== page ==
New International Version
But concerning Israel he says, "All day long I have held out my hands to a disobedient and obstinate people."
King James Bible
But to Israel he saith, All day long I have stretched forth my hands unto a disobedient and gainsaying people.
Darby Bible Translation
But unto Israel he says, All the day long I have stretched out my hands unto a people disobeying and opposing.
World English Bible
But as to Israel he says, "All day long I stretched out my hands to a disobedient and contrary people."
Young's Literal Translation
and unto Israel He saith, 'All the day I did stretch out My hands unto a people unbelieving and gainsaying.'
Romans 10:21 Parallel
CommentaryClarke's Commentary on the Bible
But to Israel he saith - In the very next verse, (Isaiah 65:2), All day long have I stretched forth my hands, manifesting the utmost readiness and willingness to gather them all together under my protecting care; but I stretched forth my hands in vain, for they are a disobedient and gainsaying people. They not only disobey my command, but they gainsay and contradict my prophets. Thus the apostle proves, in answer to the objection made Romans 10:16, that the infidelity of the Jews was the effect of their own obstinacy; that the opposition which they are now making to the Gospel was foretold and deplored 700 years before; and that their opposition, far from being a proof of the insufficiency of the Gospel, proved that this was the grand means which God had provided for their salvation; and having rejected this, they could expect no other. And this gives the apostle opportunity to speak largely concerning their rejection in the following chapter.
I. In the preceding chapter are several quotations from the law, the prophets, and the Psalms; and as the apostle seems to take them with considerable latitude of meaning, it has been thought that he only uses their words as being well calculated to express his sense, without paying any attention to their original import. This principle is too lax to be introduced in such solemn circumstances. Dr. Taylor has made some judicious and useful distinctions here. After observing that, if we allow this principle, no argument can be built on any of the apostle's quotations; and that it must have been an indifferent thing with him whether he did or did not understand the Scripture - as, on this supposition, they would serve him as well without as with the true meaning - he adds: the apostle was a strict and close quoter of the Scripture; but he did not always quote them in the same manner, or for the same purpose.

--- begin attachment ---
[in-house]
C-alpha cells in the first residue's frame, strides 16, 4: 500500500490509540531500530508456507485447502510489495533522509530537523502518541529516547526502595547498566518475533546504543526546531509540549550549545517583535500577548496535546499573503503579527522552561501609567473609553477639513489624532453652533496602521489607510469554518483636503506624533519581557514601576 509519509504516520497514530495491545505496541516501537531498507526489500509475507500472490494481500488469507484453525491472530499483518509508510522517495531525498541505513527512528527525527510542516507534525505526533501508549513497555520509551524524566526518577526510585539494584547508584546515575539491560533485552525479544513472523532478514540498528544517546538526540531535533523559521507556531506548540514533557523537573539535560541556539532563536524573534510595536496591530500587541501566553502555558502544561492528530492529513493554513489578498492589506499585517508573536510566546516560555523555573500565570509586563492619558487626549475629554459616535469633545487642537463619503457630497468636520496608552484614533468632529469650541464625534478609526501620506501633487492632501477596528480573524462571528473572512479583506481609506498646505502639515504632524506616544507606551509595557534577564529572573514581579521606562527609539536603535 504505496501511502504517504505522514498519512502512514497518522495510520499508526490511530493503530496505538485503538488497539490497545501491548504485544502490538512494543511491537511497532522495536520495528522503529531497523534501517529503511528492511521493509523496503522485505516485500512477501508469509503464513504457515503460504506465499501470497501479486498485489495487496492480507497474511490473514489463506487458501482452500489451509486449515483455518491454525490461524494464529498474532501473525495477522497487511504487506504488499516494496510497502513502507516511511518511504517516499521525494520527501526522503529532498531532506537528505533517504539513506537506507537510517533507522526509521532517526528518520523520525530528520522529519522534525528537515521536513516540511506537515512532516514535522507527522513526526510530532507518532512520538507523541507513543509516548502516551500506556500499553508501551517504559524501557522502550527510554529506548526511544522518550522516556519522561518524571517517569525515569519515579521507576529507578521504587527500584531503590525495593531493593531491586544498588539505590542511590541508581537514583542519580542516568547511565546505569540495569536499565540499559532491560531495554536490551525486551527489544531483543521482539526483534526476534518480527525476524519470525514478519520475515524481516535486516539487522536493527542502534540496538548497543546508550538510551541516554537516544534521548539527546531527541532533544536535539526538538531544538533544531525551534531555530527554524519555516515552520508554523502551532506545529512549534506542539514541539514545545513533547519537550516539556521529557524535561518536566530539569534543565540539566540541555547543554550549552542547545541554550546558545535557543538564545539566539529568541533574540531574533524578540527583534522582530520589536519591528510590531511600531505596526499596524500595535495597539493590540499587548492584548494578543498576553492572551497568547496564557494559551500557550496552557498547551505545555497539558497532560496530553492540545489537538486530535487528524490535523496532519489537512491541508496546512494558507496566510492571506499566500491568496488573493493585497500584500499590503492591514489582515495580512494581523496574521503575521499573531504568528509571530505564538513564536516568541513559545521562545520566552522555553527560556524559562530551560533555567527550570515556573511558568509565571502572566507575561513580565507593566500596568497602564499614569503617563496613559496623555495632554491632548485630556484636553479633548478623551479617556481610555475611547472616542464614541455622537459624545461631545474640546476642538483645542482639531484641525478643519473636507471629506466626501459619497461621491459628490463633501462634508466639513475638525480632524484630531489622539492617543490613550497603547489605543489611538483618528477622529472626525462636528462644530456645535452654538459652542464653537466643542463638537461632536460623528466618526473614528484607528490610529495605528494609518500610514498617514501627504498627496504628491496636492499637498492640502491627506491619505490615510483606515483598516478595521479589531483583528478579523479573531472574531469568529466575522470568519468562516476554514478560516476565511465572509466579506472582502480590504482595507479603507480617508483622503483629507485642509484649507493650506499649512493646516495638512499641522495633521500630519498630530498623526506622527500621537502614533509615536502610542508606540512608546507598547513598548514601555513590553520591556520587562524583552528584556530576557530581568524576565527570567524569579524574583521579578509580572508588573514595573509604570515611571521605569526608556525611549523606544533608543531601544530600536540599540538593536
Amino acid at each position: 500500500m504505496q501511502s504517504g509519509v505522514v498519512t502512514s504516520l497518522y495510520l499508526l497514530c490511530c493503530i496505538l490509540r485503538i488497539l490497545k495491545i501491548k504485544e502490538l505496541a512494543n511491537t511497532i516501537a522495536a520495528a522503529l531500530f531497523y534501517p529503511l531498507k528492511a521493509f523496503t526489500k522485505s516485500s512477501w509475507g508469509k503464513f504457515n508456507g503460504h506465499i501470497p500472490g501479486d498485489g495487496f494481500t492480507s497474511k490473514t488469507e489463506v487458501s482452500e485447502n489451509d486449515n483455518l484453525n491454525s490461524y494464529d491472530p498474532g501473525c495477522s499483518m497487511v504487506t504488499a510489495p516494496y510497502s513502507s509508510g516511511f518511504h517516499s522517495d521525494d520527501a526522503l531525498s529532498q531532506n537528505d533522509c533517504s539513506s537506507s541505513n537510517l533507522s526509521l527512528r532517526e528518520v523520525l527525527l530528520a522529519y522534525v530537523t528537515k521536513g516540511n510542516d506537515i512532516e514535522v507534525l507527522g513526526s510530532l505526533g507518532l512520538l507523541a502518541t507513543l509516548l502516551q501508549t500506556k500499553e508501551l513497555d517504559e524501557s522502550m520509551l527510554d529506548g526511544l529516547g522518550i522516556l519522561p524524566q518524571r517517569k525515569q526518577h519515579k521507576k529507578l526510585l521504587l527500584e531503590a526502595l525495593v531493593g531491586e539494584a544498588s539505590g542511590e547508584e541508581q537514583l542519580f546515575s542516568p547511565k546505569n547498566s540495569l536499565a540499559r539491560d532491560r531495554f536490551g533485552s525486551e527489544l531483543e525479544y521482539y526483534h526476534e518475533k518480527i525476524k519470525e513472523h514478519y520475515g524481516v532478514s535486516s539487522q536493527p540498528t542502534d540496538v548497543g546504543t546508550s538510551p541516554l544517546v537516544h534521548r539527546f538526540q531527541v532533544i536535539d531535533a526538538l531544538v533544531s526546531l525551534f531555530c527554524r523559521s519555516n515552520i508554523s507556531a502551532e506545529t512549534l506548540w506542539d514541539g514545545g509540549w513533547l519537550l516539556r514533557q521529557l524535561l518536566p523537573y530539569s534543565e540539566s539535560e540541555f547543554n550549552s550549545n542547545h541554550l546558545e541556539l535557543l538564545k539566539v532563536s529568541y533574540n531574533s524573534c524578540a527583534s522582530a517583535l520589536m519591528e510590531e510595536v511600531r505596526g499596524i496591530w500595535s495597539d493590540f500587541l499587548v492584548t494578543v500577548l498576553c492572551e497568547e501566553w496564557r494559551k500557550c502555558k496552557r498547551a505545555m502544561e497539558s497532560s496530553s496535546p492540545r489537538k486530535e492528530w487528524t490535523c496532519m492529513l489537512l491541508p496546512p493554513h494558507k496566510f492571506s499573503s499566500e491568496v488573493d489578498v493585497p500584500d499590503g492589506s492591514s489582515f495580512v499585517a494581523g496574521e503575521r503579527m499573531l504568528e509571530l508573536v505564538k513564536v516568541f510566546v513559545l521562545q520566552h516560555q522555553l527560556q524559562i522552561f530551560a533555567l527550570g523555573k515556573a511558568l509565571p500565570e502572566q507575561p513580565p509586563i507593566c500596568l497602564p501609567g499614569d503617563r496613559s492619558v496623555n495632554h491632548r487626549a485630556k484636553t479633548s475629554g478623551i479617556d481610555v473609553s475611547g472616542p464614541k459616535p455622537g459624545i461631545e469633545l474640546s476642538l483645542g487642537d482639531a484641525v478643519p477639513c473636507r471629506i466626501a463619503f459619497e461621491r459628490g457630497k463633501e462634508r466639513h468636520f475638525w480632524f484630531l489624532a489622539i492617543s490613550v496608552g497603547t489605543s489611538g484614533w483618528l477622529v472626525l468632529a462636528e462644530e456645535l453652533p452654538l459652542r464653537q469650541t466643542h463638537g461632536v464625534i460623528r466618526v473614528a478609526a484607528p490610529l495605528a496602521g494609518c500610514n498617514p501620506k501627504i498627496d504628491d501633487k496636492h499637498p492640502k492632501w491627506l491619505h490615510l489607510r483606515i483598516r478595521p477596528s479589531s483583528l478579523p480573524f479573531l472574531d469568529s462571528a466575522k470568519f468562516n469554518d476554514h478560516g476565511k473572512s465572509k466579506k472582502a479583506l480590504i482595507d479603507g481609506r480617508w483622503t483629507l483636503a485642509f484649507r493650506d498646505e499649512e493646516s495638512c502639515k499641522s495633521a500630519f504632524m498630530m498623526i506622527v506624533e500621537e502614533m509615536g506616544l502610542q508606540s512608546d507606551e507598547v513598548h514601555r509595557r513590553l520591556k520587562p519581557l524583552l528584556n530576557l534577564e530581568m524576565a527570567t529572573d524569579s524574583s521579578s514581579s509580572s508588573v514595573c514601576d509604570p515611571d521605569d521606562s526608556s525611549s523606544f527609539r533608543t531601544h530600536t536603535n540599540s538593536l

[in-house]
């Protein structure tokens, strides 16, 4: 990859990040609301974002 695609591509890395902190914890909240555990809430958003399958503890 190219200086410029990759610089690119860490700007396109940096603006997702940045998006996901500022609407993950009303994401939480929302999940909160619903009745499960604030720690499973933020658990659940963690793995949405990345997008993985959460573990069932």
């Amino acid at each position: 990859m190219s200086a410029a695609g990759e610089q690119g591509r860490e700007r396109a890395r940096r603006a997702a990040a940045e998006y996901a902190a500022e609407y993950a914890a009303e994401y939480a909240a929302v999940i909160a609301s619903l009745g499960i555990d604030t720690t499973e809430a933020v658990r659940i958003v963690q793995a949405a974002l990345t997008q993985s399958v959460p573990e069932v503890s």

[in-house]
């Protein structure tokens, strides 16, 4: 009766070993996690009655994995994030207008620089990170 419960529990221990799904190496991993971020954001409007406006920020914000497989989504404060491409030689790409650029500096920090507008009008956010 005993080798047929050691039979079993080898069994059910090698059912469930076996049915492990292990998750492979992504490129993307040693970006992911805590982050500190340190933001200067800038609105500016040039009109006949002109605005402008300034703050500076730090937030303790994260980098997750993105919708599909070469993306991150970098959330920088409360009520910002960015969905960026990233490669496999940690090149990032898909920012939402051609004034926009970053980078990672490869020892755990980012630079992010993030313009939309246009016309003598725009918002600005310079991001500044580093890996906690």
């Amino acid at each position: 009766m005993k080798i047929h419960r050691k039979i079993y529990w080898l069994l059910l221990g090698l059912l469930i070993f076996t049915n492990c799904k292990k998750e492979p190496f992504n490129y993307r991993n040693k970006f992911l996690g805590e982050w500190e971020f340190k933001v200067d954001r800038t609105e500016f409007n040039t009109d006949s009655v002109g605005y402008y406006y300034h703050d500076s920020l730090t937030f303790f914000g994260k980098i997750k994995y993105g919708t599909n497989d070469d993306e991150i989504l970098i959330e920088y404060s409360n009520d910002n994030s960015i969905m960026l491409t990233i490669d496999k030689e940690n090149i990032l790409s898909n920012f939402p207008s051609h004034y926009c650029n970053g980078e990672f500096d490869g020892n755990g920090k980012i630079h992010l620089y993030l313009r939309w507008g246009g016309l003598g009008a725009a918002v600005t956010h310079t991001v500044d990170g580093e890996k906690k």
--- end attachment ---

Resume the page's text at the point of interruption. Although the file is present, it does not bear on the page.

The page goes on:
1. Sometimes his intention goes no farther than using the same strong expressions, as being equally applicable to the point in hand. So, Romans 10:6-8, he uses the words of Moses, not to prove any thing, nor as if he thought Moses spoke of the same subject, but only as intimating that the strong and lively expressions which Moses used concerning the doctrine he taught, were equally applicable to the faith of the Gospel. So, in the same manner, Romans 10:18, he quotes Psalm 19:4, though it is likely (see the note on Romans 10:18) that those expressions were used by the ancient Jews in application to the Messiah as the apostle applies them.